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QUACKCAST 101 - needs your contribution! Subject: Horror halloweeeeeeen!!!!!!!!!!!!!
ozoneocean at 9:43AM, Oct. 6, 2012
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For Quackcast 101 we're doung horror because halloween is coming up!
So what we wanna know iiiis:
 
-Your Favorite horror stories/movies/books/comics
 
- What do you find scary?
 
- If you write/draw horror, how do you go
about it?
 
- What makes good horror that works in your opinion? What
screws it up?"
 
You can answer one or all of those, whatever you chose! Write it here or email a recording to me at ozoneocean at yahoo dot com.
 
Please, no later than the 26!!!!!!!!!!!
 
Call Me Tom at 11:27AM, Oct. 6, 2012
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Dolls, Dolls scare me. With there dead empty eyes that just stare at you and the way people play with them, like a mother trying to will a still-born to life! GERAAAAAA!!!!
 
 As any one how has this misplesure of haveing to talk to me for any length of time knows, horror is my favourite genre! Flims, books, Games, comics I love the horror genre in all its forms! One of my favourite writen horror storys is H. P. lovecraft's The colour out of space, it has an amazing atmosphere to the story! For movies it'd be the orignial japnese Ringu, witch I feel has this wonderfull relistic way of showing the supernatural turing someones life into hell! For what makes horror work I'd guess the key thing is making the adunce beleve in the world these storys are set in, If you don't think there is any way that some guy can kill you in your dreams why would be scared if it happens to Jhonny Deep? That or dolls! Dolls are F*&king scary!
usedbooks at 4:08PM, Oct. 6, 2012
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I don't watch or read horror. I don't find it scary. I find it anything in the range of boring to disgusting. And paranormal stuff makes me roll my eyes and facepalm.
 
I have one real life fear. It would never scare me in fiction, though. I have a very high anxiety level with electricity – especially lightling.  I have recurring dreams about sentient thunderstorms trying to kill me.  My job involves being outdoors a lot, so I constantly check weather forecasts.  I also lead canoe tours, and clouds on a canoe day make my very nervous.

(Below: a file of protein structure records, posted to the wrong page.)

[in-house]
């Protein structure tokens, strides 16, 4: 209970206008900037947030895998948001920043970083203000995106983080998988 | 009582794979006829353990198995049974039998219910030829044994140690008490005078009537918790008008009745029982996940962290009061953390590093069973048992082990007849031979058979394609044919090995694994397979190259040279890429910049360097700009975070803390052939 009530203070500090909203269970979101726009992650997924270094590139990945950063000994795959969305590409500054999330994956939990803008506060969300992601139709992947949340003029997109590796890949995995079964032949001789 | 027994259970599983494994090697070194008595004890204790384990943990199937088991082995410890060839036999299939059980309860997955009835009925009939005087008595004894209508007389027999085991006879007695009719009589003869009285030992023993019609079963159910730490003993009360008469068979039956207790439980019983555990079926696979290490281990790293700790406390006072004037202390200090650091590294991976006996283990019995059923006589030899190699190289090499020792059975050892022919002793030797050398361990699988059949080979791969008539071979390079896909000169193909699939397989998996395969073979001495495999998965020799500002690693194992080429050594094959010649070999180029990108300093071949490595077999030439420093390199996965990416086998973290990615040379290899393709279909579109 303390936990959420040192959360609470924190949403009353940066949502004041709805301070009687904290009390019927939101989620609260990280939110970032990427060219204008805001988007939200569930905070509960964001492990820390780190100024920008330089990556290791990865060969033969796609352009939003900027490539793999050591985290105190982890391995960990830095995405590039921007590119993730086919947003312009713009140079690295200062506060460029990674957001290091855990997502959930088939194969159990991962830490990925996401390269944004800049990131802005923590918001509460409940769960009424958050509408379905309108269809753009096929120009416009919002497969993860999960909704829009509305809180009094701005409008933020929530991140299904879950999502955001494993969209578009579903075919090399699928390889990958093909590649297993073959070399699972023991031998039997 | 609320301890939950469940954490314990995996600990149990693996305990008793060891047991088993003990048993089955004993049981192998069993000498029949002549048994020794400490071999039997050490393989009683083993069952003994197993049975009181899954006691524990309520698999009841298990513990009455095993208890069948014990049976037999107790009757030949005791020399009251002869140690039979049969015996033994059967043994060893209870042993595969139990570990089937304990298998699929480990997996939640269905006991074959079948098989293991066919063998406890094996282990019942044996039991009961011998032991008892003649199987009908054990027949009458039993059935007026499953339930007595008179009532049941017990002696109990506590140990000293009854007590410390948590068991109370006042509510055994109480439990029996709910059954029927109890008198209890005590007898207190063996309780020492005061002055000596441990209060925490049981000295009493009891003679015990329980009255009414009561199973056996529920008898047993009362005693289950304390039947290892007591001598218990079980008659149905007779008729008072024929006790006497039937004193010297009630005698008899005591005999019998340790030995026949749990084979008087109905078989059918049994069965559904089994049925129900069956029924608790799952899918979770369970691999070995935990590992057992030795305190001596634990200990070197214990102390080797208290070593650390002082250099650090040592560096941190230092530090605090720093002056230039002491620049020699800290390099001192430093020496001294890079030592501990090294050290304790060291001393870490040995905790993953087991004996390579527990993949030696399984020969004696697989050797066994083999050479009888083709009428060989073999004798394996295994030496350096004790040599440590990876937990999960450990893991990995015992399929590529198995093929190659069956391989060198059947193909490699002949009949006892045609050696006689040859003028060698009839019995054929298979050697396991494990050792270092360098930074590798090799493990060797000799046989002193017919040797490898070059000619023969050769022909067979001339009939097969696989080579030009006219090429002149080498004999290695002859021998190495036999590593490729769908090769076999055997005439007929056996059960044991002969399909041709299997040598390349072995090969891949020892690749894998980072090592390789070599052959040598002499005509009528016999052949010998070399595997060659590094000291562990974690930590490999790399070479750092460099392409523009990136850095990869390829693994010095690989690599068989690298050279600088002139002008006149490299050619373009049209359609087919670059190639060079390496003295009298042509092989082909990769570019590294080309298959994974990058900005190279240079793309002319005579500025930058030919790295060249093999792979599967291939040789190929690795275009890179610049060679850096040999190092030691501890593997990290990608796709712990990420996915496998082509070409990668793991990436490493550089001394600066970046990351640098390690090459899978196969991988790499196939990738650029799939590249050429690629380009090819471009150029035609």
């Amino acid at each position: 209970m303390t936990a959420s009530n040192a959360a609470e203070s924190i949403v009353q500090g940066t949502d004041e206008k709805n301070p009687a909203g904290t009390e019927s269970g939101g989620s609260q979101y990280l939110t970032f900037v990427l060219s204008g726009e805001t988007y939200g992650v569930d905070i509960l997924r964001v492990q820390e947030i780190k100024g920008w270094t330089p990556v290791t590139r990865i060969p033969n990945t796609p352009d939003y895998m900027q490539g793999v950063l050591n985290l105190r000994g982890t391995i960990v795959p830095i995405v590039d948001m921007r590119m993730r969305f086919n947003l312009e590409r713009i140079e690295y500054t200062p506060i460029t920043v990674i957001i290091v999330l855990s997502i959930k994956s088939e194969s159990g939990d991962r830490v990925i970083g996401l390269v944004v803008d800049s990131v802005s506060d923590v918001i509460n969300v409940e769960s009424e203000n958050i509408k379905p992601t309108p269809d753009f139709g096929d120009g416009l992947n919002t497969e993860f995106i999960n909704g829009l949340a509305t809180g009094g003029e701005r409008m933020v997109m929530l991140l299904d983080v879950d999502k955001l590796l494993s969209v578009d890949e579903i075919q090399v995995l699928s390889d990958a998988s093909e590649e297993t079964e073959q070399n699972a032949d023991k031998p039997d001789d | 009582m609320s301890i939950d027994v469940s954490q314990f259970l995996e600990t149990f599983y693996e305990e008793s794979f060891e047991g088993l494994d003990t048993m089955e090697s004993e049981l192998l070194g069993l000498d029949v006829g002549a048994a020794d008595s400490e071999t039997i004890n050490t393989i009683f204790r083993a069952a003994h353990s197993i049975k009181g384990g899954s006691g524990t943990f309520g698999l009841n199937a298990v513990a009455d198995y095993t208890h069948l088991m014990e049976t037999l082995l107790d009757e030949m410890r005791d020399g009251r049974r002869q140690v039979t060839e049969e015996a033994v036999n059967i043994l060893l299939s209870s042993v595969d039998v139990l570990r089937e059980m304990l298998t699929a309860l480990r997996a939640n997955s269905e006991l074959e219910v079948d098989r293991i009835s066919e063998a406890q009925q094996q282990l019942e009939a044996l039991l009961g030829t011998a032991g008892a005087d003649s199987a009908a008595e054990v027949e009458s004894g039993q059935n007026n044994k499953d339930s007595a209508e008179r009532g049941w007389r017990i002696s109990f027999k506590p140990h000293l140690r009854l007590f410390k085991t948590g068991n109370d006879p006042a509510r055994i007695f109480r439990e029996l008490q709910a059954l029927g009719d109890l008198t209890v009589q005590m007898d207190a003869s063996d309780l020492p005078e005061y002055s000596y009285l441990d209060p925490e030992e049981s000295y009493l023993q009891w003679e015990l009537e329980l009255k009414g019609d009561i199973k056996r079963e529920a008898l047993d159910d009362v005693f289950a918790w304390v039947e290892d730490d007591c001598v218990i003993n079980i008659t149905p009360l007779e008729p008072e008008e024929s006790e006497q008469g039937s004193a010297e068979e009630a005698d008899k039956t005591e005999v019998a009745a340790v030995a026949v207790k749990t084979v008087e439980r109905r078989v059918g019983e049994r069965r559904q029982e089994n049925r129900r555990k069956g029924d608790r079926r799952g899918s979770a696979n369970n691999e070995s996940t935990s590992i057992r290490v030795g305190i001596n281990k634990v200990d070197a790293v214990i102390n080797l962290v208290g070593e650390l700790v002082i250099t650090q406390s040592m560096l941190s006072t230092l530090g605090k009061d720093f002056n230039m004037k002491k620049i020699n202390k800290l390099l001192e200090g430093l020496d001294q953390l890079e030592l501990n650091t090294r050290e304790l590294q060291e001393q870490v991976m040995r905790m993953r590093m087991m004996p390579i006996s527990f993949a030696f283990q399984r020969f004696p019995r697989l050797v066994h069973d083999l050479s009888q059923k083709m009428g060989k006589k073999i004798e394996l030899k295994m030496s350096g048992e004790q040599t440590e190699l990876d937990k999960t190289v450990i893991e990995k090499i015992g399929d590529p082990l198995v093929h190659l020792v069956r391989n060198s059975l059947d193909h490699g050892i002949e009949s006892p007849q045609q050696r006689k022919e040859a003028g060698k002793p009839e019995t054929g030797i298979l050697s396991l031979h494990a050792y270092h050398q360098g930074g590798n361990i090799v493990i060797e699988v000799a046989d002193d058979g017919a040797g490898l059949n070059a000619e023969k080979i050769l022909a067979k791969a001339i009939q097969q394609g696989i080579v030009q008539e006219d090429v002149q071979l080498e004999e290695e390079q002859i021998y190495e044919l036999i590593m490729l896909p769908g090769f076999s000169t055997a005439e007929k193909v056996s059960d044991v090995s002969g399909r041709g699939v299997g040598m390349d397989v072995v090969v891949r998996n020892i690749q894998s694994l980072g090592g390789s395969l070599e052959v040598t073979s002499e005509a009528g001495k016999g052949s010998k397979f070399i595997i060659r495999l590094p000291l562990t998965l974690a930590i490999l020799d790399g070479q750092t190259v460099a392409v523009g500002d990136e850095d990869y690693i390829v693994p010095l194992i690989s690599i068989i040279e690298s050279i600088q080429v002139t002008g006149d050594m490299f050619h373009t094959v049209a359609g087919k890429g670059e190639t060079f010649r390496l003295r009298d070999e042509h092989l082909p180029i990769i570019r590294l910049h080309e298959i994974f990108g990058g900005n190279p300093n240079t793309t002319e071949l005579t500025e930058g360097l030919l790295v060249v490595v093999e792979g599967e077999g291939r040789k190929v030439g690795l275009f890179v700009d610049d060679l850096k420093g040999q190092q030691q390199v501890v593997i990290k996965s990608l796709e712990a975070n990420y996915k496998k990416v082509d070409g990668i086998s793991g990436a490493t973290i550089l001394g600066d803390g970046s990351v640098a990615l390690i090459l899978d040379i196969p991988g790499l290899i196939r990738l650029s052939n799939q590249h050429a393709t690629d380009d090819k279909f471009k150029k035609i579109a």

A lightning storm in a movie is just atmosphere, and I don't believe anyone has written about homicidal sentient thunderstorms. MAYBE a particularly good writer could give me a scare with a story like that, but it's doubtful.
 
Actually, a lot of things scare me in real life that aren't scary in movies, like city streets after dark, being alone with a stranger, riding in cars (yes, cars, dangerous things).  Damn my overdeveloped ability to separate fantasy from reality!

(I also fear people who want to collect lists of my fears…)
gullas at 1:07PM, Oct. 7, 2012
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Yahtzee's Amnesia review sums up  a good example of horror, in his case horror games but the same principles apply to other mediums.
So there is basically three types of horror, the first one is kinda like a Stephen King novel. We're intruduced to the setning the characters AND THEN EVIL COMES! Pretty predictable but it kinda jumps but you aren't really affraid of it, kinda like the flash based game were you navigate through a mace only to be greeted by a flashy scary face and noise at the end.
Type two would be like the Amnesia game. You know that there is a monster, big scary ugly one and it's probably behind you but it doesn't show itself. So you start to panic, your mind takes over and you become more and more paranoid. Than it shows itself, kills you (in game at least) but you only catch glimpses of it so you are never really sure. This type is actually pretty hard to recreate in other mediums, escpecially in a comic form.

Type three is your avarage B slasher flick. It is fun on in it's own right but it's not really scary. 
usedbooks at 2:19PM, Oct. 7, 2012
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Oh, I forgot a fear.  One that does scare me in any ficticious medium. Swarms.  Especially ants, but any swarm will do. I blame nature documentaries in addition to an episode of MacGyver that scared the bejeezus out of me. I didn't realize I was afraid of that stuff until I saw it.  Scary stuff. Gives me the creeps. Basically swarms of most insects or worms (but not spiders or crabs or, well, butterflies). Swarms of hummingbirds can be pretty scary too… *Shudders* I never did watch The Birds. I read a short story that inspired it. That was pretty scary. Not *A* bird, but a swarm… Terrifying.
ozoneocean at 8:40PM, Oct. 7, 2012
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I scare easy in horror movies and paranormal stuff. I'm not a fan. Nope.
I prefer mysterious, spooky, atmospheric, non-obvious scary stuff, because mystery is intriguing and engages your mind - not just scaring you with the vicarious fear of death or injury.
So fear of the unknown is my thing. I love that! This is why I loved and hated Dr Who when I was little - loved because of all the scary mystery (mystical space spiders, glowing gems with mind affecting powers etc), hated because of the death and the killing…
 
Banes at 10:00AM, Oct. 8, 2012
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Love these posts so far! Greatly looking forward to this, since I love being scared by fiction (though being scared in real life is not fun at all).